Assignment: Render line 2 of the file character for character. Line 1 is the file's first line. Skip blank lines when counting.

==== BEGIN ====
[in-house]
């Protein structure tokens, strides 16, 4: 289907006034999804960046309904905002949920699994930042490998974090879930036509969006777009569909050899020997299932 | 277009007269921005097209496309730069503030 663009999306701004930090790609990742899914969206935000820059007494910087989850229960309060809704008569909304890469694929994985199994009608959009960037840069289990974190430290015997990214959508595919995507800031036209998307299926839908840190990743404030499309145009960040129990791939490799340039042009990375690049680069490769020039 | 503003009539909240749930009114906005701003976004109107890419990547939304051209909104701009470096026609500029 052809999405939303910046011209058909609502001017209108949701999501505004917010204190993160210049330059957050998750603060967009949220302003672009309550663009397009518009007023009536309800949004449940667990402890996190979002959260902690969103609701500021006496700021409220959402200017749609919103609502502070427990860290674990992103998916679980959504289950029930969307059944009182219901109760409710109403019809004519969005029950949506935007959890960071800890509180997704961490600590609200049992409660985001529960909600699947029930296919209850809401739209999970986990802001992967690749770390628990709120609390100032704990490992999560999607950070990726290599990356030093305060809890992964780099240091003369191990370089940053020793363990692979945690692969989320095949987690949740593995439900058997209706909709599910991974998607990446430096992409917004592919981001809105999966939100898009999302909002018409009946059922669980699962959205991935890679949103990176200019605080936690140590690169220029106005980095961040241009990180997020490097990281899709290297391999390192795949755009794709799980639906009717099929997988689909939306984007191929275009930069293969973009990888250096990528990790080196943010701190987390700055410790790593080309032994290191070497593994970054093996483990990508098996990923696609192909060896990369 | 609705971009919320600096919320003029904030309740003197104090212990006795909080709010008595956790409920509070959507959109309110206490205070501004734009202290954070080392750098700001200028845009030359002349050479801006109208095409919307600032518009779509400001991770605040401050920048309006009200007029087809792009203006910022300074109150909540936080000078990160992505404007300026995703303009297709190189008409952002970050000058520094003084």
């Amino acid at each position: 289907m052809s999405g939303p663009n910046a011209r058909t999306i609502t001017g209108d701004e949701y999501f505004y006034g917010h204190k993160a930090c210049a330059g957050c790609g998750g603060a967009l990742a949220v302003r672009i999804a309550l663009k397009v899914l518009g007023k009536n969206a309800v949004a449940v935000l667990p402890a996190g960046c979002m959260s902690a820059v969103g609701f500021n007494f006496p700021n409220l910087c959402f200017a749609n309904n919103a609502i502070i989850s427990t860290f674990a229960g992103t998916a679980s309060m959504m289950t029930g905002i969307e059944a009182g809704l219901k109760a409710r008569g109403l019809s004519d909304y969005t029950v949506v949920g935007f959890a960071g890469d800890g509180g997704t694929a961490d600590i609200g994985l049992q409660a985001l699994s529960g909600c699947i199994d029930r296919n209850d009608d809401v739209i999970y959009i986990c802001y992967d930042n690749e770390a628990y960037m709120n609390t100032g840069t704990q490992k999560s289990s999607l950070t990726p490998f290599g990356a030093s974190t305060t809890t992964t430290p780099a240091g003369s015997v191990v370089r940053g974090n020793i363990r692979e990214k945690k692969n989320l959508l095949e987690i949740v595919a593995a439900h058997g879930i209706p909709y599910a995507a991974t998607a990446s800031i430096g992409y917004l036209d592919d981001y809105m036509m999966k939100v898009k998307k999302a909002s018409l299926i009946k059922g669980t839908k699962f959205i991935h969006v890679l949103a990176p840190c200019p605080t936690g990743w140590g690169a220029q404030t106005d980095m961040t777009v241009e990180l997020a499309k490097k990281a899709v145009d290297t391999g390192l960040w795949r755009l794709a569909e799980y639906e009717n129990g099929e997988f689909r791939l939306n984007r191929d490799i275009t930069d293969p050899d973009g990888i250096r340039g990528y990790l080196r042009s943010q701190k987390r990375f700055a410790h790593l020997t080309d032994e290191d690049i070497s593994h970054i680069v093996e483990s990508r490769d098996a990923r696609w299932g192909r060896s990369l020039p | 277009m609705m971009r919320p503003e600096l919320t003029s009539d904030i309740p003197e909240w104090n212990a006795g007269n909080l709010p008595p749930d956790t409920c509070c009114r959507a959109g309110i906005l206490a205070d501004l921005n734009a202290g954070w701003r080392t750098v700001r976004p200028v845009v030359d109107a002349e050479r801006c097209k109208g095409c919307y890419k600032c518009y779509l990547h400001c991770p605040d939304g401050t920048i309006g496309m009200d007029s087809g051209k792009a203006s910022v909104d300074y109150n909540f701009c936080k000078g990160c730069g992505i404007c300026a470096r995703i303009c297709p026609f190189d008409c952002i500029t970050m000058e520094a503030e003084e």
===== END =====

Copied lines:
């Protein structure tokens, strides 16, 4: 289907006034999804960046309904905002949920699994930042490998974090879930036509969006777009569909050899020997299932 | 277009007269921005097209496309730069503030 663009999306701004930090790609990742899914969206935000820059007494910087989850229960309060809704008569909304890469694929994985199994009608959009960037840069289990974190430290015997990214959508595919995507800031036209998307299926839908840190990743404030499309145009960040129990791939490799340039042009990375690049680069490769020039 | 503003009539909240749930009114906005701003976004109107890419990547939304051209909104701009470096026609500029 052809999405939303910046011209058909609502001017209108949701999501505004917010204190993160210049330059957050998750603060967009949220302003672009309550663009397009518009007023009536309800949004449940667990402890996190979002959260902690969103609701500021006496700021409220959402200017749609919103609502502070427990860290674990992103998916679980959504289950029930969307059944009182219901109760409710109403019809004519969005029950949506935007959890960071800890509180997704961490600590609200049992409660985001529960909600699947029930296919209850809401739209999970986990802001992967690749770390628990709120609390100032704990490992999560999607950070990726290599990356030093305060809890992964780099240091003369191990370089940053020793363990692979945690692969989320095949987690949740593995439900058997209706909709599910991974998607990446430096992409917004592919981001809105999966939100898009999302909002018409009946059922669980699962959205991935890679949103990176200019605080936690140590690169220029106005980095961040241009990180997020490097990281899709290297391999390192795949755009794709799980639906009717099929997988689909939306984007191929275009930069293969973009990888250096990528990790080196943010701190987390700055410790790593080309032994290191070497593994970054093996483990990508098996990923696609192909060896990369 | 609705971009919320600096919320003029904030309740003197104090212990006795909080709010008595956790409920509070959507959109309110206490205070501004734009202290954070080392750098700001200028845009030359002349050479801006109208095409919307600032518009779509400001991770605040401050920048309006009200007029087809792009203006910022300074109150909540936080000078990160992505404007300026995703303009297709190189008409952002970050000058520094003084």